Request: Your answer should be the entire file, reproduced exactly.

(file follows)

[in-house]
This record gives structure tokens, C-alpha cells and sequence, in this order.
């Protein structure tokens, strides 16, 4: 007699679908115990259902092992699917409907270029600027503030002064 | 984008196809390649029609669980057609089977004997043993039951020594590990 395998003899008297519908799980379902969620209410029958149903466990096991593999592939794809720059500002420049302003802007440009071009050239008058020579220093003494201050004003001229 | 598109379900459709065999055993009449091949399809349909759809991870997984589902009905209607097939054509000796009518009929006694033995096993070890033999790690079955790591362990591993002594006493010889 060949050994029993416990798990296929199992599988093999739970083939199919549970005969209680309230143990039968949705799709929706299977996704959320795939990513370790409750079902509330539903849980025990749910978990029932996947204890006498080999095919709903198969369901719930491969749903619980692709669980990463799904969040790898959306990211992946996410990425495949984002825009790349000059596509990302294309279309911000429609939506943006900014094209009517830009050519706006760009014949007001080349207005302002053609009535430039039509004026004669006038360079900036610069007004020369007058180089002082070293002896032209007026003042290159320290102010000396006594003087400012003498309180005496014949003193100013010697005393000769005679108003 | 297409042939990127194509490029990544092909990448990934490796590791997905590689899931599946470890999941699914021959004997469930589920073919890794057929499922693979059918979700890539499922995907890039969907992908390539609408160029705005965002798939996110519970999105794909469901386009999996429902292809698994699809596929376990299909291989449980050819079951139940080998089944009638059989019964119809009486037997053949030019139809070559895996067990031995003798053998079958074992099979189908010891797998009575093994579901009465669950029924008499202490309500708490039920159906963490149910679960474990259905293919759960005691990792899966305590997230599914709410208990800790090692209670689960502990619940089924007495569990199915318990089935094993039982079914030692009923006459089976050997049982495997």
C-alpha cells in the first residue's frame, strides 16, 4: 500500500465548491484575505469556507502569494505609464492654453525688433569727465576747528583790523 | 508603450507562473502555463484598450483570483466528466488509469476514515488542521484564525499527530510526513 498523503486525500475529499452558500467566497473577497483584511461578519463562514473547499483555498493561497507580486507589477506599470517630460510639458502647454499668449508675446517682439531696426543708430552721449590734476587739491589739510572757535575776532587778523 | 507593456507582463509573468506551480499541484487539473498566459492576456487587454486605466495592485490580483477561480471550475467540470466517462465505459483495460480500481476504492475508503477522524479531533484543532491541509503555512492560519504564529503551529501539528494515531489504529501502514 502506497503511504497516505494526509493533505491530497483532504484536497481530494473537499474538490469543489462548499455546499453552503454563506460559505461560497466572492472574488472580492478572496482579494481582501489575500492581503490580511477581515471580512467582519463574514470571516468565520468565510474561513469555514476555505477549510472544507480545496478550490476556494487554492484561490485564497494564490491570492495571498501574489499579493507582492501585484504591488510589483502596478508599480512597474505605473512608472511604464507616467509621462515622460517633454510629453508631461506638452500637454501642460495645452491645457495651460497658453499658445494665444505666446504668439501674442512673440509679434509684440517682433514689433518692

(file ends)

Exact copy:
[in-house]
This record gives structure tokens, C-alpha cells and sequence, in this order.
């Protein structure tokens, strides 16, 4: 007699679908115990259902092992699917409907270029600027503030002064 | 984008196809390649029609669980057609089977004997043993039951020594590990 395998003899008297519908799980379902969620209410029958149903466990096991593999592939794809720059500002420049302003802007440009071009050239008058020579220093003494201050004003001229 | 598109379900459709065999055993009449091949399809349909759809991870997984589902009905209607097939054509000796009518009929006694033995096993070890033999790690079955790591362990591993002594006493010889 060949050994029993416990798990296929199992599988093999739970083939199919549970005969209680309230143990039968949705799709929706299977996704959320795939990513370790409750079902509330539903849980025990749910978990029932996947204890006498080999095919709903198969369901719930491969749903619980692709669980990463799904969040790898959306990211992946996410990425495949984002825009790349000059596509990302294309279309911000429609939506943006900014094209009517830009050519706006760009014949007001080349207005302002053609009535430039039509004026004669006038360079900036610069007004020369007058180089002082070293002896032209007026003042290159320290102010000396006594003087400012003498309180005496014949003193100013010697005393000769005679108003 | 297409042939990127194509490029990544092909990448990934490796590791997905590689899931599946470890999941699914021959004997469930589920073919890794057929499922693979059918979700890539499922995907890039969907992908390539609408160029705005965002798939996110519970999105794909469901386009999996429902292809698994699809596929376990299909291989449980050819079951139940080998089944009638059989019964119809009486037997053949030019139809070559895996067990031995003798053998079958074992099979189908010891797998009575093994579901009465669950029924008499202490309500708490039920159906963490149910679960474990259905293919759960005691990792899966305590997230599914709410208990800790090692209670689960502990619940089924007495569990199915318990089935094993039982079914030692009923006459089976050997049982495997």
C-alpha cells in the first residue's frame, strides 16, 4: 500500500465548491484575505469556507502569494505609464492654453525688433569727465576747528583790523 | 508603450507562473502555463484598450483570483466528466488509469476514515488542521484564525499527530510526513 498523503486525500475529499452558500467566497473577497483584511461578519463562514473547499483555498493561497507580486507589477506599470517630460510639458502647454499668449508675446517682439531696426543708430552721449590734476587739491589739510572757535575776532587778523 | 507593456507582463509573468506551480499541484487539473498566459492576456487587454486605466495592485490580483477561480471550475467540470466517462465505459483495460480500481476504492475508503477522524479531533484543532491541509503555512492560519504564529503551529501539528494515531489504529501502514 502506497503511504497516505494526509493533505491530497483532504484536497481530494473537499474538490469543489462548499455546499453552503454563506460559505461560497466572492472574488472580492478572496482579494481582501489575500492581503490580511477581515471580512467582519463574514470571516468565520468565510474561513469555514476555505477549510472544507480545496478550490476556494487554492484561490485564497494564490491570492495571498501574489499579493507582492501585484504591488510589483502596478508599480512597474505605473512608472511604464507616467509621462515622460517633454510629453508631461506638452500637454501642460495645452491645457495651460497658453499658445494665444505666446504668439501674442512673440509679434509684440517682433514689433518692